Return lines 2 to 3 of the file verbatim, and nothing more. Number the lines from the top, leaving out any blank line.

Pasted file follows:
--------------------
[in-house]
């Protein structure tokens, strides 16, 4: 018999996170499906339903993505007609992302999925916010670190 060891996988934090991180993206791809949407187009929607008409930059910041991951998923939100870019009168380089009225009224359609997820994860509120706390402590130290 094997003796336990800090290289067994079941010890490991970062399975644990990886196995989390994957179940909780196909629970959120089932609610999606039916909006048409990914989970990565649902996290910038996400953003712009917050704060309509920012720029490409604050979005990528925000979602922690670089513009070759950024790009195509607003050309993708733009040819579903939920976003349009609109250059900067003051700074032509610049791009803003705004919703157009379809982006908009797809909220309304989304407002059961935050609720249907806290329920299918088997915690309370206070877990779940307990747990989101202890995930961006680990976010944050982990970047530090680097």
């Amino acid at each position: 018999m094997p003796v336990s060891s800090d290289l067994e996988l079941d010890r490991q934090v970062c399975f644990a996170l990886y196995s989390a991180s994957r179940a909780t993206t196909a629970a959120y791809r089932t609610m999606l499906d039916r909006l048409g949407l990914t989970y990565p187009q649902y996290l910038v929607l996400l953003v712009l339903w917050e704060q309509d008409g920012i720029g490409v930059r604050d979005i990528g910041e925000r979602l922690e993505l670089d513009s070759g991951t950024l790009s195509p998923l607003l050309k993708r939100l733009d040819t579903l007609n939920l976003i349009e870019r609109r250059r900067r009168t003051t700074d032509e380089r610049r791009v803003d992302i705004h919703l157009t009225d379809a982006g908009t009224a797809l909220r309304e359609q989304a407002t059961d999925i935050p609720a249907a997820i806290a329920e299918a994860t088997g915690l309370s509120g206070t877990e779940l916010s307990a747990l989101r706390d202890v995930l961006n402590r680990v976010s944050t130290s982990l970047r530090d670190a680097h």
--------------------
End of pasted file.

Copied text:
């Protein structure tokens, strides 16, 4: 018999996170499906339903993505007609992302999925916010670190 060891996988934090991180993206791809949407187009929607008409930059910041991951998923939100870019009168380089009225009224359609997820994860509120706390402590130290 094997003796336990800090290289067994079941010890490991970062399975644990990886196995989390994957179940909780196909629970959120089932609610999606039916909006048409990914989970990565649902996290910038996400953003712009917050704060309509920012720029490409604050979005990528925000979602922690670089513009070759950024790009195509607003050309993708733009040819579903939920976003349009609109250059900067003051700074032509610049791009803003705004919703157009379809982006908009797809909220309304989304407002059961935050609720249907806290329920299918088997915690309370206070877990779940307990747990989101202890995930961006680990976010944050982990970047530090680097």
């Amino acid at each position: 018999m094997p003796v336990s060891s800090d290289l067994e996988l079941d010890r490991q934090v970062c399975f644990a996170l990886y196995s989390a991180s994957r179940a909780t993206t196909a629970a959120y791809r089932t609610m999606l499906d039916r909006l048409g949407l990914t989970y990565p187009q649902y996290l910038v929607l996400l953003v712009l339903w917050e704060q309509d008409g920012i720029g490409v930059r604050d979005i990528g910041e925000r979602l922690e993505l670089d513009s070759g991951t950024l790009s195509p998923l607003l050309k993708r939100l733009d040819t579903l007609n939920l976003i349009e870019r609109r250059r900067r009168t003051t700074d032509e380089r610049r791009v803003d992302i705004h919703l157009t009225d379809a982006g908009t009224a797809l909220r309304e359609q989304a407002t059961d999925i935050p609720a249907a997820i806290a329920e299918a994860t088997g915690l309370s509120g206070t877990e779940l916010s307990a747990l989101r706390d202890v995930l961006n402590r680990v976010s944050t130290s982990l970047r530090d670190a680097h």